Sunday, July 19, 2015


Howdy yall! Today started out with Grace Village. We split the group into 2, and did letter writing to their sponsors and playing outside. The playing consisted of kites (which the kids loved), jump rope, and fĂștbol (soccer). Most of the kids spoke English so it was fun speaking with them. We took 4 of the Grace Village kids (Shedley, Ronaldo, Richford, Esdras) out to Elder Visits. Elder visits consist of providing/bringing a meal and two drinks to each elder, washing and rubbing lotion on their hands and feet, singing to them, and praying for them. Our first visit was to a man named Olthane. He is missing digits on his hands and feet, yet maintains a springiness uncharacteristic to most of the elders we have visited. Diefort, the second elder on our list, seemed to enjoy having his hands and feet washed as well as having songs sung to him. Next on our list of elders was Vertilla. She was taking care of two grandchildren, one being special needs, because the father had left them. She had us pray for pain all over her body and that the children’s father would return to help raise his kids. Next, on the way home, we decided to stop at the beach. It was Dana’s first time at the beach. We looked for shells, watched baby pigs frolic, and a couple of us (Jacob and Eric) swam. The swimming was unplanned, yet occurred due to the challenge of a Haitian boy who wanted to see who could swim out farther. Unluckily, SOMEBODY (Martin), prevented the acceptance of the challenge (which by the way killed me because I’m competitive) by imposing strict boundaries on our ocean adventure. It was a bit strange when all the local Haitians saw us swimming in the water, but then again, it was strange for them to see a group of white Americans in their ocean. Our next stop after this salty excursion was the mass grave site where thousands of Haitians were buried after the earthquake. The government has erected a nice memorial to all the people buried there and an inscription reading “12 Janvier 2010 nou pap jamn bliyew,” which translates to January 12th, 2010 we will not forget you. Our translator, Valerie, gave an emotional account of what the earthquake was like to him. We were quite surprised to hear him tell this story and still say how great God was during that time. Since the earthquake happened around 4:30, more people were in spots where they were safer than they would be if the earthquake had been at any other time. It was amazing to see how someone who experienced something as horrible and traumatic as this catastrophe praises God so enthusiastically. Right outside the memorial is a poor community that has limited jobs, few opportunities, and not much food. We had brought along some packs of Feed My Starving Children food to hand out to these people. We handed out food to all the children first, and started giving out food to the adults. Then the adults started shoving each other so we had to leave without giving out all the packs. It was quite frustrating knowing how much these people need food, yet not being able to provide them this necessity that we consider basic in the US. We travelled home, and spent time showering and getting ready for Pizza Amour. Pizza Amour is a pizza restaurant owned by Americans, that employs Haitians. We ordered 6 pizzas, and cake for Valerie’s birthday. He has given conflicting answers to the question of how old he is turning (21, 55, 36, 28), we think he is turning 28. We ate all of our food. As the night crept in, we headed home. We had devotions, worship time, and reflecting time. T’was a brilliant day, and we are looking forward to our last day in Haiti. Orevwa! (goodbye)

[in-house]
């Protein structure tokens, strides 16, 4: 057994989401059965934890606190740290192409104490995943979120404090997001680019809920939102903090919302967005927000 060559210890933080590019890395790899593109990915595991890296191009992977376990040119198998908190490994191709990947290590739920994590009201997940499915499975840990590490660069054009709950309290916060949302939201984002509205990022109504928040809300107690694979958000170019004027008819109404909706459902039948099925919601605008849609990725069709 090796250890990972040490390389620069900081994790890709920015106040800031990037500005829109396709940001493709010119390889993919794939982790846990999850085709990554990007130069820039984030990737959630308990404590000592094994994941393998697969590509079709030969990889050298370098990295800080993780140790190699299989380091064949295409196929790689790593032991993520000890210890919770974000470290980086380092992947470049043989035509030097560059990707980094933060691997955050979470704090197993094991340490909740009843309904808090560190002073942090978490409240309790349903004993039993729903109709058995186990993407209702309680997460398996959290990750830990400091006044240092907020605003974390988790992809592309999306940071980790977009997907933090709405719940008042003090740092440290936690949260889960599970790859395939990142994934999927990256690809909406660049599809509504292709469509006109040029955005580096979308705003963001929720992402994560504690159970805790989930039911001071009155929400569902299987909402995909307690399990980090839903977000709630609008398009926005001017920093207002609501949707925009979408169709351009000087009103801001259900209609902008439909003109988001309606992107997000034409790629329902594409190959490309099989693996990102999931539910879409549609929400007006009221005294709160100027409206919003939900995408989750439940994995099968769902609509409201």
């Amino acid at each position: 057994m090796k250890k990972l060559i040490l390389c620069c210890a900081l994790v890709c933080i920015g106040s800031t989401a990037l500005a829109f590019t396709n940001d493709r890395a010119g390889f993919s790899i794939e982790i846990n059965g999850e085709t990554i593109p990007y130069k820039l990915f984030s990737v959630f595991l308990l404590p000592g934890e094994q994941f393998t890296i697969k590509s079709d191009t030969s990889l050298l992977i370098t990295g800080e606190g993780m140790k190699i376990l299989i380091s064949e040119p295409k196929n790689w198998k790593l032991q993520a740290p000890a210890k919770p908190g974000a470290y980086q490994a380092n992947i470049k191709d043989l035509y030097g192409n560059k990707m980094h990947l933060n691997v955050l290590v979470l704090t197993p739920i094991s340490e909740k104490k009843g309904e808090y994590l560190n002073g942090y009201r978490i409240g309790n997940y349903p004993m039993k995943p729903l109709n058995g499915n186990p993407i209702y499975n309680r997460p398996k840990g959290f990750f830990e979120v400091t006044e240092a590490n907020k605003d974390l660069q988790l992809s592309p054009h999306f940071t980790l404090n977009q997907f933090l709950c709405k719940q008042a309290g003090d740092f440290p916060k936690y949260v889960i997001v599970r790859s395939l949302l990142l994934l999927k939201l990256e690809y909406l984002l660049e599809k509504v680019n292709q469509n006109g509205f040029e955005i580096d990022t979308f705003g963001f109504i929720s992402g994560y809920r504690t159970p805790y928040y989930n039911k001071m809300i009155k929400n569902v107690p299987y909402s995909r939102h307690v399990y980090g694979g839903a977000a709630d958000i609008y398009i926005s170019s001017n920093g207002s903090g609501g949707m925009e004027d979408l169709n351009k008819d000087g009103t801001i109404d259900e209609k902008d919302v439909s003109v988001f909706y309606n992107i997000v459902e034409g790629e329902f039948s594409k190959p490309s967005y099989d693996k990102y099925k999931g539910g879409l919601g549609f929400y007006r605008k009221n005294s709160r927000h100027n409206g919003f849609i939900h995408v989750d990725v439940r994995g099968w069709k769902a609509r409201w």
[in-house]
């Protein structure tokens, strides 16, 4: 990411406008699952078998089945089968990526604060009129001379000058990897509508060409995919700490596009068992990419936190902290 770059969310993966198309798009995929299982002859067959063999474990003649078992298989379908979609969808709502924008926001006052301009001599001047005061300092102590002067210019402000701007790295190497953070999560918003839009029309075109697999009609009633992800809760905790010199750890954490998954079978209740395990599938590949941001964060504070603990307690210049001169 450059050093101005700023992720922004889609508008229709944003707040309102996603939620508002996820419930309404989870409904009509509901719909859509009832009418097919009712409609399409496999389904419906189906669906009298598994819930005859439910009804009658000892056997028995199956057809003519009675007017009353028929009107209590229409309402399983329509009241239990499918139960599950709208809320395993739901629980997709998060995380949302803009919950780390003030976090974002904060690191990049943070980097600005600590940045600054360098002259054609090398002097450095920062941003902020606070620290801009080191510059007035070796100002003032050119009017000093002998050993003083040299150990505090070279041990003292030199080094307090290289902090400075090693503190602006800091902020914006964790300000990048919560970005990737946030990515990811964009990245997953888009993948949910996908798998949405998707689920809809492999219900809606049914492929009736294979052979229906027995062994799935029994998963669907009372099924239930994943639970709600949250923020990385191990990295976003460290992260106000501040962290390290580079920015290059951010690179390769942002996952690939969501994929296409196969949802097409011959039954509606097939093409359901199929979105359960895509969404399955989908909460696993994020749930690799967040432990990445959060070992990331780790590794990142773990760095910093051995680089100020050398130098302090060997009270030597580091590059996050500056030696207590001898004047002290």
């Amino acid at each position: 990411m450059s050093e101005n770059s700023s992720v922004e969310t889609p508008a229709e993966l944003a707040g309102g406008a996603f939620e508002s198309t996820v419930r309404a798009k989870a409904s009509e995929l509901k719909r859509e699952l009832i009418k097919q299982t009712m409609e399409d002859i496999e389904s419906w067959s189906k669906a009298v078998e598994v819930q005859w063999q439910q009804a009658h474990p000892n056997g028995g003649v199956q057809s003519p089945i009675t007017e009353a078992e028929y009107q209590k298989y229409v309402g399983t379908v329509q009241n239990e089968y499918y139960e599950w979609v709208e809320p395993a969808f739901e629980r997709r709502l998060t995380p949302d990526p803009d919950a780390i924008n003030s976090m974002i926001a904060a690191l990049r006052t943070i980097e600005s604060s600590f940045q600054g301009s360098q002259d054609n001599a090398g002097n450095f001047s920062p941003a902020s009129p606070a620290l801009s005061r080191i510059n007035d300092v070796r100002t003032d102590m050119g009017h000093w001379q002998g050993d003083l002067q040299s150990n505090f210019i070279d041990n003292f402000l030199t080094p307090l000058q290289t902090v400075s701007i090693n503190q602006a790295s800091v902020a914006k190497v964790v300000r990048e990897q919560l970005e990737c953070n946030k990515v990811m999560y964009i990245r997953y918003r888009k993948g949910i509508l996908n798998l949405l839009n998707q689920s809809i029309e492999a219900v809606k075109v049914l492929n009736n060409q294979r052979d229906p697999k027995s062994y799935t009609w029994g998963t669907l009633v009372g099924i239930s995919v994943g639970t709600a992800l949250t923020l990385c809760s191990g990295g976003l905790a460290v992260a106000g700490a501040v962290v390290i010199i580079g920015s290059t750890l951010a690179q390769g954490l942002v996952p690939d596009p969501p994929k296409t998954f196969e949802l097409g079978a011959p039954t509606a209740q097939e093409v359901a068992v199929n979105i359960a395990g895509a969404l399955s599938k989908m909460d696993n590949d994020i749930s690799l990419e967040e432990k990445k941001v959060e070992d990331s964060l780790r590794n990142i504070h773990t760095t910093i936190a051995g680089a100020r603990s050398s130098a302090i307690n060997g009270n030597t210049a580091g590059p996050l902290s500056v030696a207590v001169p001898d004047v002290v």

-This is Eric and Brooklyn signing off!!

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